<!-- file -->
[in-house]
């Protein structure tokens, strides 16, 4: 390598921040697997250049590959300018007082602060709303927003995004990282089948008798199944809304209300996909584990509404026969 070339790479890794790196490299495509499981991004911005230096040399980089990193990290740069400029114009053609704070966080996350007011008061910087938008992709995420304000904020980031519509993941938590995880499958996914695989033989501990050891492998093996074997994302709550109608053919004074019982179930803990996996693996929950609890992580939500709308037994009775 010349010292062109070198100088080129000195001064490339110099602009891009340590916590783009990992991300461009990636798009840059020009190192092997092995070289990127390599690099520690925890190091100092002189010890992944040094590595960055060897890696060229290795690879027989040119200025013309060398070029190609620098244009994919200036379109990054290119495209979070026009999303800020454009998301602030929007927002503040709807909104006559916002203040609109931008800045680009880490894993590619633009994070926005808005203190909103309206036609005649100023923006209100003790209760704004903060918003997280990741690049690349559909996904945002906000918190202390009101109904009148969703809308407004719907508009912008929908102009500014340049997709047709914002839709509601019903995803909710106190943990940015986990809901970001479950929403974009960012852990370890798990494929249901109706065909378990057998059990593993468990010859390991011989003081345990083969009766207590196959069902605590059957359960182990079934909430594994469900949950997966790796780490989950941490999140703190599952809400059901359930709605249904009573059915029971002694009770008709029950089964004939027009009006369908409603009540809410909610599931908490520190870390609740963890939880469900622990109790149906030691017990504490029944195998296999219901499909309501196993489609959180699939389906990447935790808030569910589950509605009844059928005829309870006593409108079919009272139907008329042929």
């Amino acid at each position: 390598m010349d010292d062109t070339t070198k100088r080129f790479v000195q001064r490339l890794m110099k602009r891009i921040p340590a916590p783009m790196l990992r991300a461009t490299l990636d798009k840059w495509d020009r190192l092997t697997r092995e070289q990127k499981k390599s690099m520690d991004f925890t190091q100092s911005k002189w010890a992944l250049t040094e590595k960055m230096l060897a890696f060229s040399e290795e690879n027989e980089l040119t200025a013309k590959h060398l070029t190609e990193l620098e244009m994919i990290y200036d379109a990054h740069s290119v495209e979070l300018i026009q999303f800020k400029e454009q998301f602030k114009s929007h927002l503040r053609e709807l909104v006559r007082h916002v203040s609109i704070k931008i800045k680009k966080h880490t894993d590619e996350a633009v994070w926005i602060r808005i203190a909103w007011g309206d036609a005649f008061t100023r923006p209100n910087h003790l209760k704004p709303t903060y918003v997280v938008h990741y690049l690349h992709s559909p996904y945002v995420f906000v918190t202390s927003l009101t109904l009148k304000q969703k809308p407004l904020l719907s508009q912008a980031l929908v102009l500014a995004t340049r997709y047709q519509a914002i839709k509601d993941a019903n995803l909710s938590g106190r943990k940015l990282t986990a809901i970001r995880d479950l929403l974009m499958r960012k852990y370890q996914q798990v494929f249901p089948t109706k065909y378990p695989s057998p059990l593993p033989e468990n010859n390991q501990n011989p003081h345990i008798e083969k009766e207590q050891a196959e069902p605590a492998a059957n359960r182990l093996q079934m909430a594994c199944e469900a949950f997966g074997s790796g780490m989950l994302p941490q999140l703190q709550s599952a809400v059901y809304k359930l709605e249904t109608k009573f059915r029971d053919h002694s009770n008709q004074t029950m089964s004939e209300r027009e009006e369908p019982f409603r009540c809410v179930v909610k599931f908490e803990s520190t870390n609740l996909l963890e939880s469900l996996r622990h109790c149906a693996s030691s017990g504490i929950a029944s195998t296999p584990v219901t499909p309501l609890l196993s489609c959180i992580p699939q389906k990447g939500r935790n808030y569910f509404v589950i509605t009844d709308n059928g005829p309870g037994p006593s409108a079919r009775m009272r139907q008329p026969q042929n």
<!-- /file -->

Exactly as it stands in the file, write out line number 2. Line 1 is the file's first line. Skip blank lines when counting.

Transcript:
């Protein structure tokens, strides 16, 4: 390598921040697997250049590959300018007082602060709303927003995004990282089948008798199944809304209300996909584990509404026969 070339790479890794790196490299495509499981991004911005230096040399980089990193990290740069400029114009053609704070966080996350007011008061910087938008992709995420304000904020980031519509993941938590995880499958996914695989033989501990050891492998093996074997994302709550109608053919004074019982179930803990996996693996929950609890992580939500709308037994009775 010349010292062109070198100088080129000195001064490339110099602009891009340590916590783009990992991300461009990636798009840059020009190192092997092995070289990127390599690099520690925890190091100092002189010890992944040094590595960055060897890696060229290795690879027989040119200025013309060398070029190609620098244009994919200036379109990054290119495209979070026009999303800020454009998301602030929007927002503040709807909104006559916002203040609109931008800045680009880490894993590619633009994070926005808005203190909103309206036609005649100023923006209100003790209760704004903060918003997280990741690049690349559909996904945002906000918190202390009101109904009148969703809308407004719907508009912008929908102009500014340049997709047709914002839709509601019903995803909710106190943990940015986990809901970001479950929403974009960012852990370890798990494929249901109706065909378990057998059990593993468990010859390991011989003081345990083969009766207590196959069902605590059957359960182990079934909430594994469900949950997966790796780490989950941490999140703190599952809400059901359930709605249904009573059915029971002694009770008709029950089964004939027009009006369908409603009540809410909610599931908490520190870390609740963890939880469900622990109790149906030691017990504490029944195998296999219901499909309501196993489609959180699939389906990447935790808030569910589950509605009844059928005829309870006593409108079919009272139907008329042929």